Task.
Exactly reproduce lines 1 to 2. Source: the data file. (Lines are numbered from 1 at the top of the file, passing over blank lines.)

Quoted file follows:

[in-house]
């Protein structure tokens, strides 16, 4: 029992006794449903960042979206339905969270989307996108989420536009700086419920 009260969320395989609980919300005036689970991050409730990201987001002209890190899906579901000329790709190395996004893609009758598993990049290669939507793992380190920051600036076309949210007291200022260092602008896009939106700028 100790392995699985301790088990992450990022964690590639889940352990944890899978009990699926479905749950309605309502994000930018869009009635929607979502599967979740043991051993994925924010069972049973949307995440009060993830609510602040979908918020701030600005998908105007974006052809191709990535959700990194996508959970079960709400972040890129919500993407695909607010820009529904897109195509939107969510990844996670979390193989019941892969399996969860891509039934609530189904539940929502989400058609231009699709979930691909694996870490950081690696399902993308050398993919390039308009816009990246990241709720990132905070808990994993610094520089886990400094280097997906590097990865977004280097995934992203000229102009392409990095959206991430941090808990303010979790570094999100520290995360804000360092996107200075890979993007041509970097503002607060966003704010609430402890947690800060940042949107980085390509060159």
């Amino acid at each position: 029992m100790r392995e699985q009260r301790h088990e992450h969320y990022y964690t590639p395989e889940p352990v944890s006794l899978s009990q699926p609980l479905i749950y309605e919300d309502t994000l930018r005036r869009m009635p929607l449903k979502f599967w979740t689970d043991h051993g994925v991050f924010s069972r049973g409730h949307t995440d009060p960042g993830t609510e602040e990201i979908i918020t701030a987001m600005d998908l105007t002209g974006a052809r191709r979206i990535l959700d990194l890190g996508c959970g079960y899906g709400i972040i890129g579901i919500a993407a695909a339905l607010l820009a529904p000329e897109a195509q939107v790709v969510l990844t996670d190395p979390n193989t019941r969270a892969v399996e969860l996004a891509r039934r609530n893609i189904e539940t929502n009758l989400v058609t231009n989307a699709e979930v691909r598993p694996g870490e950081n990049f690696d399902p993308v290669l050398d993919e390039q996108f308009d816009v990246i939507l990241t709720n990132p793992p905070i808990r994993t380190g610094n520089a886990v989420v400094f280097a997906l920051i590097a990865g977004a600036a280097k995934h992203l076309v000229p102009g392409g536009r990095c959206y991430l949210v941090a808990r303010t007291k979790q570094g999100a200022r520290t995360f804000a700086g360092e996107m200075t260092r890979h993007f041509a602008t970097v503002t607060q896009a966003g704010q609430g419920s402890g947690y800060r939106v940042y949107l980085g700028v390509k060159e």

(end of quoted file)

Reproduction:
[in-house]
């Protein structure tokens, strides 16, 4: 029992006794449903960042979206339905969270989307996108989420536009700086419920 009260969320395989609980919300005036689970991050409730990201987001002209890190899906579901000329790709190395996004893609009758598993990049290669939507793992380190920051600036076309949210007291200022260092602008896009939106700028 100790392995699985301790088990992450990022964690590639889940352990944890899978009990699926479905749950309605309502994000930018869009009635929607979502599967979740043991051993994925924010069972049973949307995440009060993830609510602040979908918020701030600005998908105007974006052809191709990535959700990194996508959970079960709400972040890129919500993407695909607010820009529904897109195509939107969510990844996670979390193989019941892969399996969860891509039934609530189904539940929502989400058609231009699709979930691909694996870490950081690696399902993308050398993919390039308009816009990246990241709720990132905070808990994993610094520089886990400094280097997906590097990865977004280097995934992203000229102009392409990095959206991430941090808990303010979790570094999100520290995360804000360092996107200075890979993007041509970097503002607060966003704010609430402890947690800060940042949107980085390509060159």